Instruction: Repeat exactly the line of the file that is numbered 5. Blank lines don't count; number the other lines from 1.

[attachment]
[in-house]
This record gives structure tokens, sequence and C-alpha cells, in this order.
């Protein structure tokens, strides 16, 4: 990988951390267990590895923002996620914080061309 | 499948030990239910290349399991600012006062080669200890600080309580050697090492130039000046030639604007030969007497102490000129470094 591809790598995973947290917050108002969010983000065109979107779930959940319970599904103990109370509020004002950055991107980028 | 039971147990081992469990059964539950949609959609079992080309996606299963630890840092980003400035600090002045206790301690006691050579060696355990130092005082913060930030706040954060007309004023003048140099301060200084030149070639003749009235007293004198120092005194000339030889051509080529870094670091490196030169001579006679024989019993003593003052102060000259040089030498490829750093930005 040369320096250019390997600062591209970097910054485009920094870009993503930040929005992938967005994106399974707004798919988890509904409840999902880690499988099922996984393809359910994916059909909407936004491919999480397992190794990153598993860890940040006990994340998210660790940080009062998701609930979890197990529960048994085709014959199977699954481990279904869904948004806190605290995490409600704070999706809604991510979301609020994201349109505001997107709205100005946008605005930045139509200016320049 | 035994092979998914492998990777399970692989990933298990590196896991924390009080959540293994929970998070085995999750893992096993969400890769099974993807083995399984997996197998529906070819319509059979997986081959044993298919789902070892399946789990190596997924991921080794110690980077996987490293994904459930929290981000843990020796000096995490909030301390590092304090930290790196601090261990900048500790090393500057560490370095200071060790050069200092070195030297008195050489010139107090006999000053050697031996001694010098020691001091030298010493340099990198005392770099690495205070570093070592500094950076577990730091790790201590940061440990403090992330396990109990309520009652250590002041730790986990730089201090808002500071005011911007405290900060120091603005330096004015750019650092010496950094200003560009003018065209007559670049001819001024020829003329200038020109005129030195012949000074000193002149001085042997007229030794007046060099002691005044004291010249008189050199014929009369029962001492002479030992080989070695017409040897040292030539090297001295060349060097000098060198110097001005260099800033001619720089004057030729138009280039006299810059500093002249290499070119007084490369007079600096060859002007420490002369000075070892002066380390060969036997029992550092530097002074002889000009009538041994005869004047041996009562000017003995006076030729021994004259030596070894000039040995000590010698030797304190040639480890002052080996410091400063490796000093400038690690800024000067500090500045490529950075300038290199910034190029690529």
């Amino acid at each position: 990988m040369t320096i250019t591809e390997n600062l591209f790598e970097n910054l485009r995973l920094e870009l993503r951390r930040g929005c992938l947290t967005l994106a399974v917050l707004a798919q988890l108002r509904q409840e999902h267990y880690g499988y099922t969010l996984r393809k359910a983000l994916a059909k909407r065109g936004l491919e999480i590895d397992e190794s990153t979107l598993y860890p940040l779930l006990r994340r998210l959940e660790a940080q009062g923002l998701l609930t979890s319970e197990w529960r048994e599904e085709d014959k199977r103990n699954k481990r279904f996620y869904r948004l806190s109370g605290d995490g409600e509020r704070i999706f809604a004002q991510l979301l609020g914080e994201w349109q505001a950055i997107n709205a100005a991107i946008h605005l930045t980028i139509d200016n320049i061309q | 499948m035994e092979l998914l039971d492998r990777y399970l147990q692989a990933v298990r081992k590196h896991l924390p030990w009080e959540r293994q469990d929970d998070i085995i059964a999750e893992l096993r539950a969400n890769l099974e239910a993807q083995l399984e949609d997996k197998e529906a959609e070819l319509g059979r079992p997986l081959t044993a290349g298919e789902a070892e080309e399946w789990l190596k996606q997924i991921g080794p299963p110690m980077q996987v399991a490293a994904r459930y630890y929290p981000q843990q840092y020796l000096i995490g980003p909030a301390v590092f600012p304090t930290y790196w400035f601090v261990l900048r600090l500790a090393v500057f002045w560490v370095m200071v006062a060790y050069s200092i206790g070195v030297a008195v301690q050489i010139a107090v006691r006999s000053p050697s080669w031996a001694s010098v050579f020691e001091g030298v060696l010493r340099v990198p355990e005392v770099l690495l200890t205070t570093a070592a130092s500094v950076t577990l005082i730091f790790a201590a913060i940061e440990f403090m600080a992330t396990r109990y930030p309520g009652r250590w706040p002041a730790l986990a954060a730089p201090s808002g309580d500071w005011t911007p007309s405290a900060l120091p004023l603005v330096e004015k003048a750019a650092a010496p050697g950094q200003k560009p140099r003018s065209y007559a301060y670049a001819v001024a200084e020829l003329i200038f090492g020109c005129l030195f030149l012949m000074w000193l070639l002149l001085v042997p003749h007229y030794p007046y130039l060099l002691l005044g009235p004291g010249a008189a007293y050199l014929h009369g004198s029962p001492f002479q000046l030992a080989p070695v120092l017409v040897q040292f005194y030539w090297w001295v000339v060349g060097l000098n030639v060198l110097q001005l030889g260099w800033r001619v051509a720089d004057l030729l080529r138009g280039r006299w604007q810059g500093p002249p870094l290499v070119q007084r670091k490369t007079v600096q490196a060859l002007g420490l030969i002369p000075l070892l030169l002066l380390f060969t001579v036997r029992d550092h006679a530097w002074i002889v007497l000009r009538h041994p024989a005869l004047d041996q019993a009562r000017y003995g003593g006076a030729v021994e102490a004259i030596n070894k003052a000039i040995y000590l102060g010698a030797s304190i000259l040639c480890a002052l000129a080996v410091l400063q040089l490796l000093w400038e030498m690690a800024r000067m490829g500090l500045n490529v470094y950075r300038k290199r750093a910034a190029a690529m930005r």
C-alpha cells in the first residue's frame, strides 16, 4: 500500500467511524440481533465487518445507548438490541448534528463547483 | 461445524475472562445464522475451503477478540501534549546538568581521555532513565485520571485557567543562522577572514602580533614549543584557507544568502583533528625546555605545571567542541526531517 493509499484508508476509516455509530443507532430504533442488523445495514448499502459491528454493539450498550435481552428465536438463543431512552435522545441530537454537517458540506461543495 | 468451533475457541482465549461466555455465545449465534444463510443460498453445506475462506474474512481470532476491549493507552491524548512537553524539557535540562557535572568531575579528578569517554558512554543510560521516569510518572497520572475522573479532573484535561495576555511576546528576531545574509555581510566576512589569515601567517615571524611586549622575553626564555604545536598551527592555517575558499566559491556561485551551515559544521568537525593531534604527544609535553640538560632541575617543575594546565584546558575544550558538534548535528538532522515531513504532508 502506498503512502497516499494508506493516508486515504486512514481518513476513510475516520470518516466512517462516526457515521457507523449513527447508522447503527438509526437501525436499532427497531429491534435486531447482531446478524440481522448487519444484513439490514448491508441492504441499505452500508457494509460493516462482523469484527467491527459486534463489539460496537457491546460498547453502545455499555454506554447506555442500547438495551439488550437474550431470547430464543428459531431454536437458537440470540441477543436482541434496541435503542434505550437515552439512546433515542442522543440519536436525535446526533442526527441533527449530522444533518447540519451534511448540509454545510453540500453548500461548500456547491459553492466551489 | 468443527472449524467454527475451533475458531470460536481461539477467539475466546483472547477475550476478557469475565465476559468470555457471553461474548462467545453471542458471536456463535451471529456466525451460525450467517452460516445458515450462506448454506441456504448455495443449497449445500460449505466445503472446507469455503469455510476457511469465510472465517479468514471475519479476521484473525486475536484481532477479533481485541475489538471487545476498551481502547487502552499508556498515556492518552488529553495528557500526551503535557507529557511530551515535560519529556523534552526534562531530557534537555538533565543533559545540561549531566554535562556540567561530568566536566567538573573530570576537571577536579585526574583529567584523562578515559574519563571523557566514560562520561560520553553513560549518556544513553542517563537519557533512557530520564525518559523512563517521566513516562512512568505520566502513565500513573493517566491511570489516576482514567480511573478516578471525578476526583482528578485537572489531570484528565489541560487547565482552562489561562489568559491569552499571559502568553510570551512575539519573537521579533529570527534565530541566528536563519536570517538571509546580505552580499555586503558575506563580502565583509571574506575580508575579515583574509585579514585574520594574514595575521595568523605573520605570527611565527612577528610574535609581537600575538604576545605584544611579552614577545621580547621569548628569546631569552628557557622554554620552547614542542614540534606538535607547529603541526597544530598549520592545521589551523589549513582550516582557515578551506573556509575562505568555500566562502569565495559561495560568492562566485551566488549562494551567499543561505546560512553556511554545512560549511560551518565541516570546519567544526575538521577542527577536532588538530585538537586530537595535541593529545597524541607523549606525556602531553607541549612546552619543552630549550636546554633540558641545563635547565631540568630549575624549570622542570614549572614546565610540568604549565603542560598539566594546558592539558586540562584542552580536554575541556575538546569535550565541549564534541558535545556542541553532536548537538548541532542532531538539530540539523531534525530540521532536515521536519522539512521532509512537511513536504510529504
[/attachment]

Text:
C-alpha cells in the first residue's frame, strides 16, 4: 500500500467511524440481533465487518445507548438490541448534528463547483 | 461445524475472562445464522475451503477478540501534549546538568581521555532513565485520571485557567543562522577572514602580533614549543584557507544568502583533528625546555605545571567542541526531517 493509499484508508476509516455509530443507532430504533442488523445495514448499502459491528454493539450498550435481552428465536438463543431512552435522545441530537454537517458540506461543495 | 468451533475457541482465549461466555455465545449465534444463510443460498453445506475462506474474512481470532476491549493507552491524548512537553524539557535540562557535572568531575579528578569517554558512554543510560521516569510518572497520572475522573479532573484535561495576555511576546528576531545574509555581510566576512589569515601567517615571524611586549622575553626564555604545536598551527592555517575558499566559491556561485551551515559544521568537525593531534604527544609535553640538560632541575617543575594546565584546558575544550558538534548535528538532522515531513504532508 502506498503512502497516499494508506493516508486515504486512514481518513476513510475516520470518516466512517462516526457515521457507523449513527447508522447503527438509526437501525436499532427497531429491534435486531447482531446478524440481522448487519444484513439490514448491508441492504441499505452500508457494509460493516462482523469484527467491527459486534463489539460496537457491546460498547453502545455499555454506554447506555442500547438495551439488550437474550431470547430464543428459531431454536437458537440470540441477543436482541434496541435503542434505550437515552439512546433515542442522543440519536436525535446526533442526527441533527449530522444533518447540519451534511448540509454545510453540500453548500461548500456547491459553492466551489 | 468443527472449524467454527475451533475458531470460536481461539477467539475466546483472547477475550476478557469475565465476559468470555457471553461474548462467545453471542458471536456463535451471529456466525451460525450467517452460516445458515450462506448454506441456504448455495443449497449445500460449505466445503472446507469455503469455510476457511469465510472465517479468514471475519479476521484473525486475536484481532477479533481485541475489538471487545476498551481502547487502552499508556498515556492518552488529553495528557500526551503535557507529557511530551515535560519529556523534552526534562531530557534537555538533565543533559545540561549531566554535562556540567561530568566536566567538573573530570576537571577536579585526574583529567584523562578515559574519563571523557566514560562520561560520553553513560549518556544513553542517563537519557533512557530520564525518559523512563517521566513516562512512568505520566502513565500513573493517566491511570489516576482514567480511573478516578471525578476526583482528578485537572489531570484528565489541560487547565482552562489561562489568559491569552499571559502568553510570551512575539519573537521579533529570527534565530541566528536563519536570517538571509546580505552580499555586503558575506563580502565583509571574506575580508575579515583574509585579514585574520594574514595575521595568523605573520605570527611565527612577528610574535609581537600575538604576545605584544611579552614577545621580547621569548628569546631569552628557557622554554620552547614542542614540534606538535607547529603541526597544530598549520592545521589551523589549513582550516582557515578551506573556509575562505568555500566562502569565495559561495560568492562566485551566488549562494551567499543561505546560512553556511554545512560549511560551518565541516570546519567544526575538521577542527577536532588538530585538537586530537595535541593529545597524541607523549606525556602531553607541549612546552619543552630549550636546554633540558641545563635547565631540568630549575624549570622542570614549572614546565610540568604549565603542560598539566594546558592539558586540562584542552580536554575541556575538546569535550565541549564534541558535545556542541553532536548537538548541532542532531538539530540539523531534525530540521532536515521536519522539512521532509512537511513536504510529504